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Is French Higher Education truly accessible to all, without any discrimination? What are the impacts of the privatization of Higher Education on the right to equal access to Higher Education and quality education for all?

Focusing on the impacts of inequalities based on place of residence, indirect study costs and privatization on the implementation of the right to Higher Education in France, this document illustrates the challenges related to the realization of the right to higher education. Overcoming these hurdles for a country like France could, a priori, be held up as an example to others.  Lastly, this report highlights France’s legally binding obligations and potential infringements, especially with regard to its role in financing the Higher Education system.

 

FRANÇAIS

This short briefing note addresses the concepts of 'merit' and 'capacity' in relation to higher education from a human rights perspective.

Dans le présent rapport, le Rapporteur spécial sur les droits de l’homme et l’extrême pauvreté, Olivier De Schutter, constate que les enfants nés dans des familles défavorisées ne peuvent prétendre à l’égalité des chances : les perspectives qu’ils ont de jouir d’un niveau de vie décent à l’âge adulte sont en effet considérablement réduites du simple fait que leurs parents sont pauvres.

Le Rapporteur spécial examine les mécanismes qui perpétuent la pauvreté dans les domaines de la santé, du logement, de l’éducation et de l’emploi. La montée des inégalités est en soi un facteur déterminant : plus les sociétés sont inégales, moins elles permettent la mobilité sociale, et la répartition inégale des richesses a un effet particulièrement dévastateur à cet égard. Nous pouvons parfaitement mettre fin au cercle vicieux de la pauvreté. La solution, pour ce faire, passe par des investissements dans les secteurs de l’éducation et de la protection de la petite enfance, ainsi que dans l’éducation inclusive, par l’instauration d’un revenu minimum universel pour les jeunes combinée à une hausse des droits de succession, et par l’interdiction de la discrimination fondée sur les désavantages socio-économiques.

Les personnes en situation de pauvreté font face à une discrimination généralisée dans des sociétés où la ségrégation par la richesse reste très marquée ; aussi des mesures de nature systémique s’imposent-elles pour surmonter les divisions héritées du passé.

 

ENGLISH   ESPAÑOL

En el presente informe, el Relator Especial sobre la extrema pobreza y los derechos humanos, Olivier De Schutter, observa que a los niños nacidos en familias desfavorecidas se les niega la igualdad de oportunidades: sus posibilidades de alcanzar un nivel de vida decente en la edad adulta disminuyen considerablemente por el mero hecho de que sus padres sean pobres. El Relator Especial examina los canales a través de los cuales se perpetúa la pobreza, en los ámbitos de la salud, la vivienda, la educación y el empleo.

El propio aumento de las desigualdades es un factor importante: cuanto más desiguales son las sociedades, menos permiten la movilidad social, y las desigualdades de riq ueza son especialmente corrosivas en ese sentido. Acabar con los círculos viciosos de la pobreza está a nuestro alcance. Las inversiones en educación y atención a la primera infancia, la educación inclusiva, la provisión de una renta básica universal para los jóvenes, combinada con una mayor fiscalidad de las herencias, y la prohibición de la discriminación por motivos de desventaja socioeconómica son fundamentales para romper los ciclos que perpetúan la pobreza. Las personas en situación de pobreza se enfrentan a una discriminación sistémica en sociedades que siguen estando profundamente segregadas por la riqueza: esto exige remedios sistémicos para superar las divisiones heredadas.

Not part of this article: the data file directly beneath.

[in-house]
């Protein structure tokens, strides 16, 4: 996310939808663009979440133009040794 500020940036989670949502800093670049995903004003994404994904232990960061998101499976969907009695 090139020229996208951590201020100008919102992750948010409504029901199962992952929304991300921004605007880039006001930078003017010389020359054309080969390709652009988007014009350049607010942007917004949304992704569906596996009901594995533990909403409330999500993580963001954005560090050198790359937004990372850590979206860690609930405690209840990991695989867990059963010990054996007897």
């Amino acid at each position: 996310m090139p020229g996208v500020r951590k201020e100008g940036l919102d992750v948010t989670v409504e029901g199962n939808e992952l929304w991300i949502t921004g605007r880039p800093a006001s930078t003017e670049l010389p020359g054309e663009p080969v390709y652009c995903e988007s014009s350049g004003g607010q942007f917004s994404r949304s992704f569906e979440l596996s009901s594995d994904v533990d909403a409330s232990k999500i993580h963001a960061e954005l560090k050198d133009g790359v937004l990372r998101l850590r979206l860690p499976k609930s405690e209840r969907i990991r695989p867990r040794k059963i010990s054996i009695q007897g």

ENGLISH  FRANÇAIS

This report, presented to the 76th session of the General Assembly in October 2021, examines the channels through which poverty is perpetuated, in the areas of health, housing, education and employment. The growth of inequalities itself is an important contributing factor: the more unequal societies are, the less they allow for social mobility. The report argues that ending the vicious cycles of poverty is within reach. Investments in early childhood education and care, inclusive education, the provision of a universal basic income for young people combined with an increased taxation of inheritance, and the prohibition of discrimination on grounds of socioeconomic disadvantage are key to breaking the cycles that perpetuate poverty. People in poverty face systemic discrimination in societies that remain deeply segregated by wealth: this calls for systemic remedies to overcome inherited divisions.

It features sections on the right to education in relation to poverty, including the right to early childhood care and education, and higher education. 

 

ESPAÑOL   FRANÇAIS

 

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Treaty bodies are committees of independent experts created under a particular UN treaty. They are mandated to monitor how the states which have ratified the treaty in question comply with their obligations to implement the human rights guaranteed by the treaty, including the right to education. They periodically examine state reports and issue concluding observations on states’ compliance with the treaty, including recommendations.